To help our LLM students get into the Halloween spirit–and to expose them to American Halloween traditions (i.e., increase their background knowledge)–Professor Katherine Piper organized a pumpkin carving for our LLM students on the Friday before Halloween. The students all were familiar with the classic pumpkin images. But actually getting their hands dirty (literally) and making their own jack-o-lanterns seemed to help them feel closer to the American Halloween experience. Plus, it was a whole lot of fun! See the pics below.
[Co-written with Kathryn Piper]
We were excited–for two different reasons–to see a recent blog post on the Legal Writing Profs Blog titled “An Empirical Look at the Prescriptivist vs. Descriptivist Dilemma in Drafting.” The post actually leads to a more involved blog post by Ross Guberman titled “A Day in the Life of an American Contract” which lays out the descriptivist vs. prescriptivist dilemma and describes the gap between the kind of language that authoritative sources say should be used in contract drafting and the kind of language actually used in contract drafting. Guberman backs this up with a review of 25 contracts arbitrarily pulled from the SEC website all on the same recent April day.
The reason this post caught our attention is 1) we are currently developing a contract drafting curriculum for a new course (Drafting: Litigation Documents & Contracts) intended for non-native English speaking LLM students, and 2) descriptivist vs. prescritivist is a big theme in the world of applied linguistics and grammar, a theme that ran throughout my MA TESOL studies.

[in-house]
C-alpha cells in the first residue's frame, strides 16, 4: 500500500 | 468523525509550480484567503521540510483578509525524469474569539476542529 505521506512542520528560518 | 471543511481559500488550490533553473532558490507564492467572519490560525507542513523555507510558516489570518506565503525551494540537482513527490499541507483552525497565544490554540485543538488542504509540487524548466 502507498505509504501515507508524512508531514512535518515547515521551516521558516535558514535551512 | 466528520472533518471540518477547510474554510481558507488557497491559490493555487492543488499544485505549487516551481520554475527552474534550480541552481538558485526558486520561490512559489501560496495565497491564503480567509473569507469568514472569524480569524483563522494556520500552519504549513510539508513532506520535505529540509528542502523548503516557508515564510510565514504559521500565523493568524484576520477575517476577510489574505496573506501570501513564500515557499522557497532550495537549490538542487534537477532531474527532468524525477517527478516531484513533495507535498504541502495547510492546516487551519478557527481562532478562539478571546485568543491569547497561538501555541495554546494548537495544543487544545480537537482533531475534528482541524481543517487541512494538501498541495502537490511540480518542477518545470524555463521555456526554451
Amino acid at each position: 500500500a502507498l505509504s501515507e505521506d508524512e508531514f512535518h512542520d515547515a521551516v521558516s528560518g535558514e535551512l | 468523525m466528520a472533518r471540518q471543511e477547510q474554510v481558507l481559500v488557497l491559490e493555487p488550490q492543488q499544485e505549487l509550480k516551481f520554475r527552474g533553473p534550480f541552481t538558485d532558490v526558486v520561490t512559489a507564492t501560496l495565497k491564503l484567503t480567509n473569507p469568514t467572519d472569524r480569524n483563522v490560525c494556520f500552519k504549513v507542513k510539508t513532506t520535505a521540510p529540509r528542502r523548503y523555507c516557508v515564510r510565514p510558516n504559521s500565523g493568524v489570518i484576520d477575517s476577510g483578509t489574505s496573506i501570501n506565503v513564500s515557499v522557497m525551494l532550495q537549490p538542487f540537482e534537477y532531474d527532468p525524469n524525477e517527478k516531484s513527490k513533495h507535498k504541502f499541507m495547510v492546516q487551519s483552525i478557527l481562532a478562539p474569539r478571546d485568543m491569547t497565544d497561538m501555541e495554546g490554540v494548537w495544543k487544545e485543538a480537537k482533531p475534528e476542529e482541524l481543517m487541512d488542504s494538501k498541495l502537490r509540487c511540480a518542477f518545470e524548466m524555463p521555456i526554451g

In case you’re not up on things in the linguistics/grammar world, professionals in the field have increasingly Continue reading
The other day in class, a student used the word “sin” in class. Given the culturally laden meanings and implications of “sin,” and given my constant emphasis on getting students to define terms in alternative ways, I asked the student to explain “sin” in his own words.
I was expecting something along the lines of “to do something bad” or “an action against what God wants.” But instead the student paused for the briefest moment and then casually offered: “Moral turpitude.”
Blank stares all around. Needless to say, there currently exists a fairly wide gap in the vocabulary levels of my students. And “differentiation” is looking like one of the themes for the semester.
Credit: Louis Henwood via historyofenglishpodcast.com
A bit of a digression, but since July 2013, a lawyer named Kevin Stroud based in Raleigh, North Carolina has been producing the History of English Podcast. In addition to answering a large volume of “why the heck” questions about English language, Stroud is also an engaging storyteller, explainer, and organizer of the disparate strands of the history of the English language aided by an unpretentious, soothing voice with a slight Southern lilt. Interestingly, Stroud is neither a linguist nor a historian. (I had no idea until I was already about halfway through.) The podcast is currently up to Episode 72: The Dark Ages of English.
I learned of the podcast in Spring 2015 and began listening to it, mostly on my daily commute to work, and have finally just about caught up at midway through Episode 71: On the Hunt.
Despite my great appreciation and enjoyment of the podcast, I have to admit that it has not contributed to my “legal English” teaching in any direct way that I have been able to transfer into the classroom. But it does usually leave me inspired and excited about the field in which I teach–particularly when he references law-related words.
Try it out if you have a chance and share your reactions here if you feel so inclined.